Hamden School Continued To Pay Director After State Demanded His Ouster
More than a year after the state warned a Hamden charter school to fire him, Lyndon Pitter still had a hand in the school's operations - and, state officials say, in its bank account.
Investigators want to know why the Highville Mustard Seed Charter School wrote a series of checks for at least $150,000 between October and April to Pitter - who was already the target of an investigation for allegedly spending thousands in school funds on personal expenses from Armani suits to limousines.The case could make Pitter, the school's longtime director, a poster child for the need for tighter controls over charters, the publicly funded experimental schools that have often been an appealing alternative for parents.
Charters, part of a popular nationwide movement, are granted freedom from customary administrative and union rules in an effort to foster innovation. The unusual degree of freedom has produced success stories such as the Amistad Academy in New Haven and Jumoke Academy in Hartford.
Fraud, experts say, is relatively rare in charter schools. Among charters that have closed, many simply managed budgets poorly and ran out of money.But, in a small number of cases in Connecticut and elsewhere, there have been abuses, too, educators say.
"It is the dark side of the market-driven education system," said state Education Commissioner Mark McQuillan.
Across the nation, a handful of charter schools have run into problems stemming from financial mismanagement or, in some cases, fraud.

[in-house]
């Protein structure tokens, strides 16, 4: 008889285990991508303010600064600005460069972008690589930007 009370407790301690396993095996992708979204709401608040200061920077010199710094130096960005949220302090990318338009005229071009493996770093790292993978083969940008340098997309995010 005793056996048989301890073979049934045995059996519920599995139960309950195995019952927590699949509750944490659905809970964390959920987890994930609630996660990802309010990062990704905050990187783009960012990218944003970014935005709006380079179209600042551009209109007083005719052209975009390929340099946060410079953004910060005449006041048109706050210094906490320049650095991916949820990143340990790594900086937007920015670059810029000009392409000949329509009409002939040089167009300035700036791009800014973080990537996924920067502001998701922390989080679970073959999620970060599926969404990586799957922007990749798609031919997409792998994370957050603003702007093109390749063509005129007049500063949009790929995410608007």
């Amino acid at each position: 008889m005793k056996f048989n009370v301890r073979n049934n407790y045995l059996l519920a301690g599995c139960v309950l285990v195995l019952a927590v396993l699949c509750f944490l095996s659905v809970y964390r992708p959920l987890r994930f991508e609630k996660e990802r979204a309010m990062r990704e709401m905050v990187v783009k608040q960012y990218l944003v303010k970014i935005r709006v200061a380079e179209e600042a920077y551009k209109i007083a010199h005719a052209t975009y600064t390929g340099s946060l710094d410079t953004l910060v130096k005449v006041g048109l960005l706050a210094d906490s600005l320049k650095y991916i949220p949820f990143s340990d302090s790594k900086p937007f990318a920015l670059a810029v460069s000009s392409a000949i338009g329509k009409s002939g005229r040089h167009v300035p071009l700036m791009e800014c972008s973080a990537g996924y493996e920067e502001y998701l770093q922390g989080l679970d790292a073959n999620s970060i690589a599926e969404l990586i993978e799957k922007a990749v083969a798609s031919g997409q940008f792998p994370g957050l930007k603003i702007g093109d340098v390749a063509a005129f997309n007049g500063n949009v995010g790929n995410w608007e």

In Texas, three people were sentenced to prison in 2005 for scamming the state and federal governments out of millions of dollars by inflating enrollment figures at a Houston charter school and draining funds from a free lunch program for needy children.
In California, a 2005 audit of a company providing administrative services to four charter schools reported conflicts of interest, improper claims of more than $8 million in state money and credit card charges by company officials for items including Disney merchandise, health spa visits and jet skis.
In Minnesota, the founders of a St. Paul charter school were sentenced to prison last year for conspiracy, filing false tax returns and other crimes after investigators found they used school funds to buy luxury cars, houses, a Caribbean cruise and other personal items.
In Connecticut, the state issued an audit last year that said Pitter used school funds for personal expenses, hired various friends and relatives for school jobs and paid his ex-wife a full-time salary even though she spent school hours attending a community college. Officials, including Attorney General Richard Blumenthal, also accused Pitter of falsifying his educational credentials and called for his firing...
This from the Courant.